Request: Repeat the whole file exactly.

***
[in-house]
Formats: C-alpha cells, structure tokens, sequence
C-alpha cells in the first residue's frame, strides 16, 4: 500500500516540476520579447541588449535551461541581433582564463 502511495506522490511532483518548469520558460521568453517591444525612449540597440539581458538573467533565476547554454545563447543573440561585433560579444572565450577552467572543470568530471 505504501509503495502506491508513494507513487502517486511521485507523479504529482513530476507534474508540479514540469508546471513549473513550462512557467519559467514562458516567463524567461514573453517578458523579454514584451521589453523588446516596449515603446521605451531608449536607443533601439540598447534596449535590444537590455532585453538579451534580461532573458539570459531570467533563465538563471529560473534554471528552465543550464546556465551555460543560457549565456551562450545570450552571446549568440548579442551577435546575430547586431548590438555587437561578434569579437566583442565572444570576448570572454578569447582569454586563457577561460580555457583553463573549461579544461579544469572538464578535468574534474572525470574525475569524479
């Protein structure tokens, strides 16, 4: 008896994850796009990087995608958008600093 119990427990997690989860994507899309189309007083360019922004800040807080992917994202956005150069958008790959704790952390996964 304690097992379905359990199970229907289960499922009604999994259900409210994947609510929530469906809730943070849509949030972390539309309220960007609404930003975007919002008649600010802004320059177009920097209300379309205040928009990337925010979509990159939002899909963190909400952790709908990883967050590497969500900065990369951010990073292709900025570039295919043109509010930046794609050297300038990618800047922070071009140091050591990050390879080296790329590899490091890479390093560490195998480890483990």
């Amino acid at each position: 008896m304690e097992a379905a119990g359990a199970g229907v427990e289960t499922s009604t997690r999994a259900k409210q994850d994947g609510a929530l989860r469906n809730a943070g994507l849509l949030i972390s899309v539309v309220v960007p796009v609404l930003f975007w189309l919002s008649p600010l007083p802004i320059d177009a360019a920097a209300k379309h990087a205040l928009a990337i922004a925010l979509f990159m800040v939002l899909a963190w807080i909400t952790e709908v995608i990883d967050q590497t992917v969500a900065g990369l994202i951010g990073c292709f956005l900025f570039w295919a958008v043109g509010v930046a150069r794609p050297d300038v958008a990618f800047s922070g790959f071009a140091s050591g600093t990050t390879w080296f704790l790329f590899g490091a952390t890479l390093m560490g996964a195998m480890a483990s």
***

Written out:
[in-house]
Formats: C-alpha cells, structure tokens, sequence
C-alpha cells in the first residue's frame, strides 16, 4: 500500500516540476520579447541588449535551461541581433582564463 502511495506522490511532483518548469520558460521568453517591444525612449540597440539581458538573467533565476547554454545563447543573440561585433560579444572565450577552467572543470568530471 505504501509503495502506491508513494507513487502517486511521485507523479504529482513530476507534474508540479514540469508546471513549473513550462512557467519559467514562458516567463524567461514573453517578458523579454514584451521589453523588446516596449515603446521605451531608449536607443533601439540598447534596449535590444537590455532585453538579451534580461532573458539570459531570467533563465538563471529560473534554471528552465543550464546556465551555460543560457549565456551562450545570450552571446549568440548579442551577435546575430547586431548590438555587437561578434569579437566583442565572444570576448570572454578569447582569454586563457577561460580555457583553463573549461579544461579544469572538464578535468574534474572525470574525475569524479
């Protein structure tokens, strides 16, 4: 008896994850796009990087995608958008600093 119990427990997690989860994507899309189309007083360019922004800040807080992917994202956005150069958008790959704790952390996964 304690097992379905359990199970229907289960499922009604999994259900409210994947609510929530469906809730943070849509949030972390539309309220960007609404930003975007919002008649600010802004320059177009920097209300379309205040928009990337925010979509990159939002899909963190909400952790709908990883967050590497969500900065990369951010990073292709900025570039295919043109509010930046794609050297300038990618800047922070071009140091050591990050390879080296790329590899490091890479390093560490195998480890483990």
């Amino acid at each position: 008896m304690e097992a379905a119990g359990a199970g229907v427990e289960t499922s009604t997690r999994a259900k409210q994850d994947g609510a929530l989860r469906n809730a943070g994507l849509l949030i972390s899309v539309v309220v960007p796009v609404l930003f975007w189309l919002s008649p600010l007083p802004i320059d177009a360019a920097a209300k379309h990087a205040l928009a990337i922004a925010l979509f990159m800040v939002l899909a963190w807080i909400t952790e709908v995608i990883d967050q590497t992917v969500a900065g990369l994202i951010g990073c292709f956005l900025f570039w295919a958008v043109g509010v930046a150069r794609p050297d300038v958008a990618f800047s922070g790959f071009a140091s050591g600093t990050t390879w080296f704790l790329f590899g490091a952390t890479l390093m560490g996964a195998m480890a483990s």